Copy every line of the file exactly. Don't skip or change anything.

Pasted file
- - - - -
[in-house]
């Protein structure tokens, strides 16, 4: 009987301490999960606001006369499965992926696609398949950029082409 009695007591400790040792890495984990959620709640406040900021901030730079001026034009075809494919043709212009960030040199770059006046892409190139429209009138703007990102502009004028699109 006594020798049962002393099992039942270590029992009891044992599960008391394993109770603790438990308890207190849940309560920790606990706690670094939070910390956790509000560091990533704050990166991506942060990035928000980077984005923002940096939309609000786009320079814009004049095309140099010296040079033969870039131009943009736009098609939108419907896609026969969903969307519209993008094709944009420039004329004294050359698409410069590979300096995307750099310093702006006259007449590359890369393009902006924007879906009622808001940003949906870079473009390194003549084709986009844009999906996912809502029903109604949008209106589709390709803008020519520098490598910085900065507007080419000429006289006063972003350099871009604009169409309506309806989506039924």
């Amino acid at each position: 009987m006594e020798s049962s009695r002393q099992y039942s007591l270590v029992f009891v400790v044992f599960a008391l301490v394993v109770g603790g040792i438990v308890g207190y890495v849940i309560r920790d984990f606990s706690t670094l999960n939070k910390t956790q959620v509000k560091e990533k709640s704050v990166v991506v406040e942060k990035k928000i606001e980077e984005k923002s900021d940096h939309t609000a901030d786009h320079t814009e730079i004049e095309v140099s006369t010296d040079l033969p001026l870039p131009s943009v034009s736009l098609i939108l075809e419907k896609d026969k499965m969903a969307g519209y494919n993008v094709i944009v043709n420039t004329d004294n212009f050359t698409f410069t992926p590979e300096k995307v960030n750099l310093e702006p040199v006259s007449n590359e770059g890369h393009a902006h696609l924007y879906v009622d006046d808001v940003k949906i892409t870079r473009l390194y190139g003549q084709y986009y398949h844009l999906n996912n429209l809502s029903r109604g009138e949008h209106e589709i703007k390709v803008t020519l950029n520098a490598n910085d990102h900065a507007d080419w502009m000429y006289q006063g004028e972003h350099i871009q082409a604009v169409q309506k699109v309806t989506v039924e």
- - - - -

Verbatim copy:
[in-house]
């Protein structure tokens, strides 16, 4: 009987301490999960606001006369499965992926696609398949950029082409 009695007591400790040792890495984990959620709640406040900021901030730079001026034009075809494919043709212009960030040199770059006046892409190139429209009138703007990102502009004028699109 006594020798049962002393099992039942270590029992009891044992599960008391394993109770603790438990308890207190849940309560920790606990706690670094939070910390956790509000560091990533704050990166991506942060990035928000980077984005923002940096939309609000786009320079814009004049095309140099010296040079033969870039131009943009736009098609939108419907896609026969969903969307519209993008094709944009420039004329004294050359698409410069590979300096995307750099310093702006006259007449590359890369393009902006924007879906009622808001940003949906870079473009390194003549084709986009844009999906996912809502029903109604949008209106589709390709803008020519520098490598910085900065507007080419000429006289006063972003350099871009604009169409309506309806989506039924």
């Amino acid at each position: 009987m006594e020798s049962s009695r002393q099992y039942s007591l270590v029992f009891v400790v044992f599960a008391l301490v394993v109770g603790g040792i438990v308890g207190y890495v849940i309560r920790d984990f606990s706690t670094l999960n939070k910390t956790q959620v509000k560091e990533k709640s704050v990166v991506v406040e942060k990035k928000i606001e980077e984005k923002s900021d940096h939309t609000a901030d786009h320079t814009e730079i004049e095309v140099s006369t010296d040079l033969p001026l870039p131009s943009v034009s736009l098609i939108l075809e419907k896609d026969k499965m969903a969307g519209y494919n993008v094709i944009v043709n420039t004329d004294n212009f050359t698409f410069t992926p590979e300096k995307v960030n750099l310093e702006p040199v006259s007449n590359e770059g890369h393009a902006h696609l924007y879906v009622d006046d808001v940003k949906i892409t870079r473009l390194y190139g003549q084709y986009y398949h844009l999906n996912n429209l809502s029903r109604g009138e949008h209106e589709i703007k390709v803008t020519l950029n520098a490598n910085d990102h900065a507007d080419w502009m000429y006289q006063g004028e972003h350099i871009q082409a604009v169409q309506k699109v309806t989506v039924e």